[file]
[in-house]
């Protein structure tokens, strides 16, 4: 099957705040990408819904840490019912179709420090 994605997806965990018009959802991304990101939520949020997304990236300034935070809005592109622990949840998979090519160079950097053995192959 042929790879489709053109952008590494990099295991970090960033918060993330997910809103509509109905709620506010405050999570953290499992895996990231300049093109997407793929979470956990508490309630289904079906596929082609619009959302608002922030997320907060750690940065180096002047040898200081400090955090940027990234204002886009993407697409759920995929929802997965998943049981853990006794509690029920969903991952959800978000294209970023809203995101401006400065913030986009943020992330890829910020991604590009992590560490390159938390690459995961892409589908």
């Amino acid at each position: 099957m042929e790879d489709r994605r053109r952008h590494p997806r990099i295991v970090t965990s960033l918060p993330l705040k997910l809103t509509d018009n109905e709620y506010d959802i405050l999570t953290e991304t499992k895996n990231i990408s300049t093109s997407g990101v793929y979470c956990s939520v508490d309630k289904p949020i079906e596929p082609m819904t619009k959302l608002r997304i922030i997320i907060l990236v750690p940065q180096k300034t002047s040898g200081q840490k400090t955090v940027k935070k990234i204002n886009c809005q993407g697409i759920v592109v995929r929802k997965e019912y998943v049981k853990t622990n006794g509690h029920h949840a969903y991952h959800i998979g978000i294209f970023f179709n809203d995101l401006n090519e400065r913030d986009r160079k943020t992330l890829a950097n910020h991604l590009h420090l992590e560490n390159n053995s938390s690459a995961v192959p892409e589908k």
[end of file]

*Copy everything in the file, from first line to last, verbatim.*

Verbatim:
[in-house]
């Protein structure tokens, strides 16, 4: 099957705040990408819904840490019912179709420090 994605997806965990018009959802991304990101939520949020997304990236300034935070809005592109622990949840998979090519160079950097053995192959 042929790879489709053109952008590494990099295991970090960033918060993330997910809103509509109905709620506010405050999570953290499992895996990231300049093109997407793929979470956990508490309630289904079906596929082609619009959302608002922030997320907060750690940065180096002047040898200081400090955090940027990234204002886009993407697409759920995929929802997965998943049981853990006794509690029920969903991952959800978000294209970023809203995101401006400065913030986009943020992330890829910020991604590009992590560490390159938390690459995961892409589908």
């Amino acid at each position: 099957m042929e790879d489709r994605r053109r952008h590494p997806r990099i295991v970090t965990s960033l918060p993330l705040k997910l809103t509509d018009n109905e709620y506010d959802i405050l999570t953290e991304t499992k895996n990231i990408s300049t093109s997407g990101v793929y979470c956990s939520v508490d309630k289904p949020i079906e596929p082609m819904t619009k959302l608002r997304i922030i997320i907060l990236v750690p940065q180096k300034t002047s040898g200081q840490k400090t955090v940027k935070k990234i204002n886009c809005q993407g697409i759920v592109v995929r929802k997965e019912y998943v049981k853990t622990n006794g509690h029920h949840a969903y991952h959800i998979g978000i294209f970023f179709n809203d995101l401006n090519e400065r913030d986009r160079k943020t992330l890829a950097n910020h991604l590009h420090l992590e560490n390159n053995s938390s690459a995961v192959p892409e589908k």